determining the Green's-function value includes: adding a contribution from the shifted Green's function to a contribution from the static images.
16. A computer-readable medium that stores a computer program that causes a computer to execute instructions for modeling an integrated circuit, wherein the computer program includes instructions for:
specifying a layout for the integrated circuit, wherein the layout includes a plurality of devices arranged in a plurality of layers and a plurality of connections between the layers;
specifying locations for a source point and an observation point for the integrated circuit;
determining a plurality of static images for the source point and the observation point;
determining a plurality of discrete complex images for the source point and the observation point;
determining a Green's-function value for the source point and the observation point by combining the static images and the discrete complex images; and
saving at least some values based on the Green's-function value.
17. The computer-readable medium of
18. The computer-readable medium of
the devices are embedded in dielectric material included in the layers and include interconnects for making electrical connections between devices, and
the connections between the layers include vias for making electrical connections between the layers.
19. The computer-readable medium of
the devices include interconnects for making electrical connections between devices, and
the source point corresponds to one of the interconnects and the observation point corresponds to another of the interconnects.
20. The computer-readable medium of
the source point corresponds to a circuit input and the observation point corresponds to a circuit output, and
the circuit input and the circuit output each include a voltage value or a current value from a transmission line model for the integrated circuit.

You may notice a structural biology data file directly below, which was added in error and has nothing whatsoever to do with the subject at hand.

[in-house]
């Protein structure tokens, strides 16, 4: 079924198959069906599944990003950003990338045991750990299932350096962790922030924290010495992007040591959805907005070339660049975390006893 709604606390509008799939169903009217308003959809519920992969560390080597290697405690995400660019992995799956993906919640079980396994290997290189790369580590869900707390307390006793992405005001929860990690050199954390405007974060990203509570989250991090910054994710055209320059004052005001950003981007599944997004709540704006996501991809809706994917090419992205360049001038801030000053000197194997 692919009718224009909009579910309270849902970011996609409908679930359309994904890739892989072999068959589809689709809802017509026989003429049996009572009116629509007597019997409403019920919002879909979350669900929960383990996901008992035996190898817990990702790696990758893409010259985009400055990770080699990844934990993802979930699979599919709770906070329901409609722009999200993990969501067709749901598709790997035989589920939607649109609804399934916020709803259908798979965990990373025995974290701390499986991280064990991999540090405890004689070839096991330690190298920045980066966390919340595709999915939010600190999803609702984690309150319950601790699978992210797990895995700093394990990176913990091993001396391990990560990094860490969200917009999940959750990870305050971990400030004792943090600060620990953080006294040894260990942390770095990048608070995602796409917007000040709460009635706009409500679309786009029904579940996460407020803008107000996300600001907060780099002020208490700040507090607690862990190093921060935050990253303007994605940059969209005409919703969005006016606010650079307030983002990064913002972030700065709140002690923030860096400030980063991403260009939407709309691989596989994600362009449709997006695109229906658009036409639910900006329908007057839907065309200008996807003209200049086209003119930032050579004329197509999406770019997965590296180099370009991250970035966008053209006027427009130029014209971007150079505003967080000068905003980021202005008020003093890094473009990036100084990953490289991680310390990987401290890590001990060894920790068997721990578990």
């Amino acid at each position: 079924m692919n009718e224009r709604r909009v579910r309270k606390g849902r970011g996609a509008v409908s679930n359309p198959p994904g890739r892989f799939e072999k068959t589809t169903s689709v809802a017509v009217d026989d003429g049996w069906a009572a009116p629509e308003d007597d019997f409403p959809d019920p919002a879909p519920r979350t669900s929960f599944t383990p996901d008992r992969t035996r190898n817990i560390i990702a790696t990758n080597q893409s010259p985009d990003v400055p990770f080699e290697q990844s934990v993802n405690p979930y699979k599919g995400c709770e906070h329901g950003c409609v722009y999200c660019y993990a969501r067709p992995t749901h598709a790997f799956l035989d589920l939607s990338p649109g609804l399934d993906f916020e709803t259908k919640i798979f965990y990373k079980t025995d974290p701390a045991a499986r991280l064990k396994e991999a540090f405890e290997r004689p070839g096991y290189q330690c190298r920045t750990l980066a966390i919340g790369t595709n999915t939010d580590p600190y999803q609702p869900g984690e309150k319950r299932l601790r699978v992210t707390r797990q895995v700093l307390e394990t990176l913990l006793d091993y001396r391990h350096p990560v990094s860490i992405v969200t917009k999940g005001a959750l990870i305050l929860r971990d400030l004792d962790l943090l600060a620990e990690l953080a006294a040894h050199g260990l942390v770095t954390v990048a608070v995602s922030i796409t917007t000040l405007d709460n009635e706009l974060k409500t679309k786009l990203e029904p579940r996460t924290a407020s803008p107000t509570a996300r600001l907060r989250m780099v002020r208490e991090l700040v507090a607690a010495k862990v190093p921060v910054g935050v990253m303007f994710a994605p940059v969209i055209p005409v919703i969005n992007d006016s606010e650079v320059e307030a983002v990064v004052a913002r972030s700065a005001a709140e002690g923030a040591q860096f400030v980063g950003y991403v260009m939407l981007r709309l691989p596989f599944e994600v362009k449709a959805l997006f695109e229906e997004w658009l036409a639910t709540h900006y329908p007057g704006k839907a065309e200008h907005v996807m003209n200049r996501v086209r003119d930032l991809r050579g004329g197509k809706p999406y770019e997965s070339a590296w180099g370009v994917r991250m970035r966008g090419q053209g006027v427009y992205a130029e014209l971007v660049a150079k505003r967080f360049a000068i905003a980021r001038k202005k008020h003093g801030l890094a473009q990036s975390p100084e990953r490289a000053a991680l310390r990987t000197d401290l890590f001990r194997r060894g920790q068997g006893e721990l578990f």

21. The computer-readable medium of
22. The computer-readable medium of
determining the static images includes tracing a plurality of waves between the source point and the observation point, and
at least some waves determine magnitudes and distances for the static images.
23. The computer-readable medium of
determining a truncation value for integrating a shifted Green's function that corresponds to a subtraction of the static images from the Green's function; and
sampling the shifted Green's function on a path that is truncated by the truncation value to determine values for the discrete complex images.
24. The computer-readable medium of
representing the shifted Green's function as a generalized pencil of functions to determine coefficients and exponents for the discrete complex images.
25. The computer-readable medium of
adding a contribution from the shifted Green's function to a contribution from the static images.
26. The computer-readable medium of
27. An apparatus for modeling an integrated circuit, the apparatus comprising a computer for executing computer instructions, wherein the computer includes computer instructions for:
specifying a layout for the integrated circuit, wherein the layout includes a plurality of devices arranged in a plurality of layers and a plurality of connections between the layers;
specifying locations for a source point and an observation point for the integrated circuit;
determining a plurality of static images for the source point and the observation point;
determining a plurality of discrete complex images for the source point and the observation point;
determining a Green's-function value for the source point and the observation point by combining the static images and the discrete complex images; and
saving at least some values based on the Green's-function value.
28. The apparatus of
29. The apparatus of